Tempe, AZ January 20, 2003 Measuring supplier performance is a critical activity that is suboptimally managed at most organizations, but a recent survey by technology consultancy Aberdeen Group and iSource Business magazine revealed that enterprises achieving the best results from their supplier performance programs share several best practices in common.
The study, The Supplier Performance Measurement Benchmarking Report: Measuring Supply Chain Success, showed that companies with formal performance measurement programs were able to improve supplier performance by 26.6 percent on average.
And yet the report, based on a survey of supply chain and procurement executives from manufacturing and non-manufacturing companies around the world, notes that just 56 percent of enterprises have put formal supplier performance measurement procedures in place, and nearly three-quarters (72 percent) of survey respondents said their companies measure the performance of fewer than half of their suppliers.
Supplier performance measurement is the process of measuring, analyzing and managing supplier performance for the purposes of reducing costs, mitigating risk and driving continuous improvements in value and operations. Common and consistent measurements can help companies focus resources, identify performance glitches, develop strategies for supply chain improvements and determine the total cost of ownership (TCO) of supply relationships, products and entire supply chains.
"An increased reliance on external supply partners to mange a larger portion of product content and business processes has only increased the need for companies to improve their ability to track, measure and analyze supplier performance," said Tim Minahan, vice president of supply chain research at Aberdeen, and coauthor of the report along with Mark Vigoroso, research product manager for e-business and enterprise applications at the consultancy. "Unfortunately, most companies continue to exhibit inadequate and inconsistent supplier performance measurement procedures. Such factors are putting businesses at risk of inflated costs and performance disruptions at a time when every dollar counts."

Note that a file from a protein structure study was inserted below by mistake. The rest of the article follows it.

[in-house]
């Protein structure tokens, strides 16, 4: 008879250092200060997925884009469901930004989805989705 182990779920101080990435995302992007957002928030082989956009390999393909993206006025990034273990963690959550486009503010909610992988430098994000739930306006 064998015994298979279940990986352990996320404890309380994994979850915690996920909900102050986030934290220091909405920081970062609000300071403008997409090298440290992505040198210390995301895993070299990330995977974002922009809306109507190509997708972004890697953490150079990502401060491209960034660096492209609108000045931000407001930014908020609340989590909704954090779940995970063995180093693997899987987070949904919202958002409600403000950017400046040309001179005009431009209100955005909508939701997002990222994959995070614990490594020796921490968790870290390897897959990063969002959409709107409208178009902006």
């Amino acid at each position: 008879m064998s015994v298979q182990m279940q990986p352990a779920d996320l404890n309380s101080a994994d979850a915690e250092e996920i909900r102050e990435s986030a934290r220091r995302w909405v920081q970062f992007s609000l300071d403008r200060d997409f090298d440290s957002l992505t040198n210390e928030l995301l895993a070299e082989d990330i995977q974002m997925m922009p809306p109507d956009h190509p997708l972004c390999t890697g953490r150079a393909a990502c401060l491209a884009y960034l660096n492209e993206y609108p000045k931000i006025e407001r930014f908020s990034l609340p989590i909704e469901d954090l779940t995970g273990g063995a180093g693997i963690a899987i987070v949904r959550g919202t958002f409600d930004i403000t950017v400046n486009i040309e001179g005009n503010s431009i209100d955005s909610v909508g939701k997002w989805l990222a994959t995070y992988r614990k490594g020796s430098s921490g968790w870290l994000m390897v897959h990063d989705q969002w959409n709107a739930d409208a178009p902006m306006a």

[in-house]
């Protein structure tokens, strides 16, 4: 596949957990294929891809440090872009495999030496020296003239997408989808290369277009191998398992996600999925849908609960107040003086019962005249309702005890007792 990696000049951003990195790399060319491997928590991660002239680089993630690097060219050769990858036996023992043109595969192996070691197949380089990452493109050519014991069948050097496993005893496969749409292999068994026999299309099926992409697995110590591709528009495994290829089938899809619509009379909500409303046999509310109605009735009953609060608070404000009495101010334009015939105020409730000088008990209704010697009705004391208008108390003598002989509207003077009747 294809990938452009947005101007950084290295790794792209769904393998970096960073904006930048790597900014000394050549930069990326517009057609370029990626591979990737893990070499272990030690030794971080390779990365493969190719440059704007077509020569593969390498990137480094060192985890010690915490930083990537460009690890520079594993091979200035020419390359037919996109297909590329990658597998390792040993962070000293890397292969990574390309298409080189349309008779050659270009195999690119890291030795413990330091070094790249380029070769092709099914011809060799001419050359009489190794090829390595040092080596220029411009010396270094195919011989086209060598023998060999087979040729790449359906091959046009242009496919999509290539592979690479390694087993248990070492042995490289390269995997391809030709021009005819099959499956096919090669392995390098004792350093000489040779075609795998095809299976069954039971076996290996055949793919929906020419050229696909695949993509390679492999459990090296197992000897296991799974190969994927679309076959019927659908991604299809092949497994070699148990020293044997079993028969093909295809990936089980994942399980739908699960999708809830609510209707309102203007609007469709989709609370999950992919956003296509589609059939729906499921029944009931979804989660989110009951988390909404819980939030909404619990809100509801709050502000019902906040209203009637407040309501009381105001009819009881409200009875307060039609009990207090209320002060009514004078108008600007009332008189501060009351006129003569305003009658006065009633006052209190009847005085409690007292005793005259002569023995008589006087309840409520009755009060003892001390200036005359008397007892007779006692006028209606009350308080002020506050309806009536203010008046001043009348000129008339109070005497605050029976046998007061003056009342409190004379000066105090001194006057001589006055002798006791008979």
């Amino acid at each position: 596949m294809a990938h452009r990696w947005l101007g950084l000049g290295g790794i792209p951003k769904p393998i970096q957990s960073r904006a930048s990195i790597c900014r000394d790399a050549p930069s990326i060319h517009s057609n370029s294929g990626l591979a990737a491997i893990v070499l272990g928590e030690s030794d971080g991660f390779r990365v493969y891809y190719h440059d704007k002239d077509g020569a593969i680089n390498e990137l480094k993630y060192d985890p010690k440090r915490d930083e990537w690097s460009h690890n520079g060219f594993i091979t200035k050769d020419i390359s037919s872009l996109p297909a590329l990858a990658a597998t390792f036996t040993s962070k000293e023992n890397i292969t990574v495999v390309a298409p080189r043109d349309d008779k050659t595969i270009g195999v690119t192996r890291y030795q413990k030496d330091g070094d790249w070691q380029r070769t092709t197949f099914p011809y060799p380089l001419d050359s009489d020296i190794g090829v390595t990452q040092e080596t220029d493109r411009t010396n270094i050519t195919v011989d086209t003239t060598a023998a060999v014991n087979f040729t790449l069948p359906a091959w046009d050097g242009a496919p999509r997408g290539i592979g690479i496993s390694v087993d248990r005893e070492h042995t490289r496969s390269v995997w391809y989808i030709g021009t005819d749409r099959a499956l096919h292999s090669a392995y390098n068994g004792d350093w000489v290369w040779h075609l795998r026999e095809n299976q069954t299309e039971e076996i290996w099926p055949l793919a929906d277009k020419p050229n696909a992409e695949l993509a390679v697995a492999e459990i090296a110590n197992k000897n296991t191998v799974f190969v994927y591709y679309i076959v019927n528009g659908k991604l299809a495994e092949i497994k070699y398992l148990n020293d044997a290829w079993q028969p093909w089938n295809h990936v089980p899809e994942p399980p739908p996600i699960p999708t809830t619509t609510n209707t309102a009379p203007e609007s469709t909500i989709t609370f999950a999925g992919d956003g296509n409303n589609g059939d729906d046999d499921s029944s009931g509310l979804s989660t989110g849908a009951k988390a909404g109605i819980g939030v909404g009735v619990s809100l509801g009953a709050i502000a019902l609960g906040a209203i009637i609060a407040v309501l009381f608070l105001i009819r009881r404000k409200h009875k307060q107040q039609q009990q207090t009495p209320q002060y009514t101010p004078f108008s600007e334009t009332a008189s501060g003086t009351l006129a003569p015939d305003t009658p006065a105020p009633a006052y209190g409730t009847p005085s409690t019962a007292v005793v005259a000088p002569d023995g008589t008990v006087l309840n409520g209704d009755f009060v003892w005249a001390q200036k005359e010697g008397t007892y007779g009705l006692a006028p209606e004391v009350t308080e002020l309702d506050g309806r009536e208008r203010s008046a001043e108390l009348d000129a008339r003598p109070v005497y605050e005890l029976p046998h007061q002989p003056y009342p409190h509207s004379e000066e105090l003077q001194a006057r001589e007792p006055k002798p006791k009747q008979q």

Based on the Aberdeen/iSource survey, Minahan and Vigoroso cite several best practices being employed at those enterprises achieving the best returns on their supplier performance management programs.
For example, the analysts recommend tracking the performance of a broad portion of the supply base. Enterprises measuring performance of more than half their total supply base were able to generate more than double the improvements in supplier performance than those enterprises that measured less than half their supplier rolls, the survey showed.
In general, larger enterprises reported tracking performance across a larger portion of their supply bases than did small and midsize firms, and the survey revealed manufacturers to be more aggressive in their supplier performance measurement efforts than non-manufacturing firms, with nearly 43 percent of manufacturers currently applying performance metrics to more than half of their suppliers.
The report also demonstrated the benefits of standardizing supplier performance measurement procedures across the enterprise. Overall, companies that standardized supplier performance metrics across a larger portion of the enterprise were able to achieve better results. Companies that standardized supplier measurements on a business unit or enterprisewide basis were able to drive at least 25 percent greater performance improvements than those that performed such measurements on a site-by-site basis, according to the survey.
In their report on the Aberdeen/iSource survey, Minahan and Vigoroso discuss additional best practices for measuring supplier performance and provide a look at upcoming trends in supplier performance measurement.
The Supplier Performance Measurement Benchmarking Report: Measuring Supply Chain Success is available for free through Aberdeen's Supply Chain Research practice.